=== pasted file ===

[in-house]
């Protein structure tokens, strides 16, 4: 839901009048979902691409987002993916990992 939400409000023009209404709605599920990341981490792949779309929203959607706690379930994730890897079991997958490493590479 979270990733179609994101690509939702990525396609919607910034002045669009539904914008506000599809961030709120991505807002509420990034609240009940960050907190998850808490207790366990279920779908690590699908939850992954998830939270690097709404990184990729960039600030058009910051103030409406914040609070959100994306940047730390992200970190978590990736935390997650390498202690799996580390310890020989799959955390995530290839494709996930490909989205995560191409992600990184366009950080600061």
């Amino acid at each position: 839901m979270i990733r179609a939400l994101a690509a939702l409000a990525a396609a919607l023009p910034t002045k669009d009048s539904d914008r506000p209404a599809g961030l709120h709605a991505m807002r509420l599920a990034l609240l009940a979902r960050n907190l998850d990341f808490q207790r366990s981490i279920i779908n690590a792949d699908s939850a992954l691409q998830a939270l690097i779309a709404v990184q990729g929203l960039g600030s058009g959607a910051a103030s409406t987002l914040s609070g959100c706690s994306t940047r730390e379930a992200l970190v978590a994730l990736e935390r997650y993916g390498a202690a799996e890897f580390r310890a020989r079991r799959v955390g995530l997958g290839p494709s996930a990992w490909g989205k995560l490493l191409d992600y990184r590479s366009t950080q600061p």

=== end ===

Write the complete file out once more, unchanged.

[in-house]
């Protein structure tokens, strides 16, 4: 839901009048979902691409987002993916990992 939400409000023009209404709605599920990341981490792949779309929203959607706690379930994730890897079991997958490493590479 979270990733179609994101690509939702990525396609919607910034002045669009539904914008506000599809961030709120991505807002509420990034609240009940960050907190998850808490207790366990279920779908690590699908939850992954998830939270690097709404990184990729960039600030058009910051103030409406914040609070959100994306940047730390992200970190978590990736935390997650390498202690799996580390310890020989799959955390995530290839494709996930490909989205995560191409992600990184366009950080600061």
């Amino acid at each position: 839901m979270i990733r179609a939400l994101a690509a939702l409000a990525a396609a919607l023009p910034t002045k669009d009048s539904d914008r506000p209404a599809g961030l709120h709605a991505m807002r509420l599920a990034l609240l009940a979902r960050n907190l998850d990341f808490q207790r366990s981490i279920i779908n690590a792949d699908s939850a992954l691409q998830a939270l690097i779309a709404v990184q990729g929203l960039g600030s058009g959607a910051a103030s409406t987002l914040s609070g959100c706690s994306t940047r730390e379930a992200l970190v978590a994730l990736e935390r997650y993916g390498a202690a799996e890897f580390r310890a020989r079991r799959v955390g995530l997958g290839p494709s996930a990992w490909g989205k995560l490493l191409d992600y990184r590479s366009t950080q600061p």